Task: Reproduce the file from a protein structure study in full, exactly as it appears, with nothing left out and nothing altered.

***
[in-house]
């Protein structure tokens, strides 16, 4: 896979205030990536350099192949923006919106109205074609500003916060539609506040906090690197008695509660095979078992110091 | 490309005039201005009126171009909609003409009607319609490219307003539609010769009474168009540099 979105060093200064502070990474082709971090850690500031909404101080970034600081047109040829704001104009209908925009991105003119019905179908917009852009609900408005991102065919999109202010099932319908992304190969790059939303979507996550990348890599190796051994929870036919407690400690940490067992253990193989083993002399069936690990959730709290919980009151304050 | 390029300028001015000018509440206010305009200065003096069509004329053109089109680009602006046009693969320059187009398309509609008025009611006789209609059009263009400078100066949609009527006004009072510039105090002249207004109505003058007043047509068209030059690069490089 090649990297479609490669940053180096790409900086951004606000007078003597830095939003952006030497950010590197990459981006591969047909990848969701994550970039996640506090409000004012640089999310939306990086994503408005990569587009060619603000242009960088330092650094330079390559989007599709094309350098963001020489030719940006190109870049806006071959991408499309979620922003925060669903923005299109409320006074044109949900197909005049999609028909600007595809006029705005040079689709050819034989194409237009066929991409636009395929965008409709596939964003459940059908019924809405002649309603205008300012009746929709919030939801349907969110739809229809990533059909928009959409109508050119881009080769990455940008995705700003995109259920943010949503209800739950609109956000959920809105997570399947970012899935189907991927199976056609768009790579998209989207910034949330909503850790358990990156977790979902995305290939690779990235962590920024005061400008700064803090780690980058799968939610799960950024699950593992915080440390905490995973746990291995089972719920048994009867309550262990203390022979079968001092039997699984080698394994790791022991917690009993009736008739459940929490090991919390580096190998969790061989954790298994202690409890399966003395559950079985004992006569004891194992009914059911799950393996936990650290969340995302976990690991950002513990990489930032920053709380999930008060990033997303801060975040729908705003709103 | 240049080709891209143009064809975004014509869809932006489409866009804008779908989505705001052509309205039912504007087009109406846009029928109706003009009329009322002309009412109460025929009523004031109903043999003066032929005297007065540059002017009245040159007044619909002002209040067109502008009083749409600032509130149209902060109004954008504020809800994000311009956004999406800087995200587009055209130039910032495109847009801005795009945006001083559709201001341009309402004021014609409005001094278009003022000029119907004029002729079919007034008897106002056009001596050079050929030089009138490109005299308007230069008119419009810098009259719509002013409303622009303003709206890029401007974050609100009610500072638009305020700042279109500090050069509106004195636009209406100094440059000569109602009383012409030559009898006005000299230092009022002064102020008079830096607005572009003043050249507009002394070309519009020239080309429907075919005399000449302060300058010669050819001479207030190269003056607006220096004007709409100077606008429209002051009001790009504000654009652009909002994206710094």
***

[in-house]
């Protein structure tokens, strides 16, 4: 896979205030990536350099192949923006919106109205074609500003916060539609506040906090690197008695509660095979078992110091 | 490309005039201005009126171009909609003409009607319609490219307003539609010769009474168009540099 979105060093200064502070990474082709971090850690500031909404101080970034600081047109040829704001104009209908925009991105003119019905179908917009852009609900408005991102065919999109202010099932319908992304190969790059939303979507996550990348890599190796051994929870036919407690400690940490067992253990193989083993002399069936690990959730709290919980009151304050 | 390029300028001015000018509440206010305009200065003096069509004329053109089109680009602006046009693969320059187009398309509609008025009611006789209609059009263009400078100066949609009527006004009072510039105090002249207004109505003058007043047509068209030059690069490089 090649990297479609490669940053180096790409900086951004606000007078003597830095939003952006030497950010590197990459981006591969047909990848969701994550970039996640506090409000004012640089999310939306990086994503408005990569587009060619603000242009960088330092650094330079390559989007599709094309350098963001020489030719940006190109870049806006071959991408499309979620922003925060669903923005299109409320006074044109949900197909005049999609028909600007595809006029705005040079689709050819034989194409237009066929991409636009395929965008409709596939964003459940059908019924809405002649309603205008300012009746929709919030939801349907969110739809229809990533059909928009959409109508050119881009080769990455940008995705700003995109259920943010949503209800739950609109956000959920809105997570399947970012899935189907991927199976056609768009790579998209989207910034949330909503850790358990990156977790979902995305290939690779990235962590920024005061400008700064803090780690980058799968939610799960950024699950593992915080440390905490995973746990291995089972719920048994009867309550262990203390022979079968001092039997699984080698394994790791022991917690009993009736008739459940929490090991919390580096190998969790061989954790298994202690409890399966003395559950079985004992006569004891194992009914059911799950393996936990650290969340995302976990690991950002513990990489930032920053709380999930008060990033997303801060975040729908705003709103 | 240049080709891209143009064809975004014509869809932006489409866009804008779908989505705001052509309205039912504007087009109406846009029928109706003009009329009322002309009412109460025929009523004031109903043999003066032929005297007065540059002017009245040159007044619909002002209040067109502008009083749409600032509130149209902060109004954008504020809800994000311009956004999406800087995200587009055209130039910032495109847009801005795009945006001083559709201001341009309402004021014609409005001094278009003022000029119907004029002729079919007034008897106002056009001596050079050929030089009138490109005299308007230069008119419009810098009259719509002013409303622009303003709206890029401007974050609100009610500072638009305020700042279109500090050069509106004195636009209406100094440059000569109602009383012409030559009898006005000299230092009022002064102020008079830096607005572009003043050249507009002394070309519009020239080309429907075919005399000449302060300058010669050819001479207030190269003056607006220096004007709409100077606008429209002051009001790009504000654009652009909002994206710094």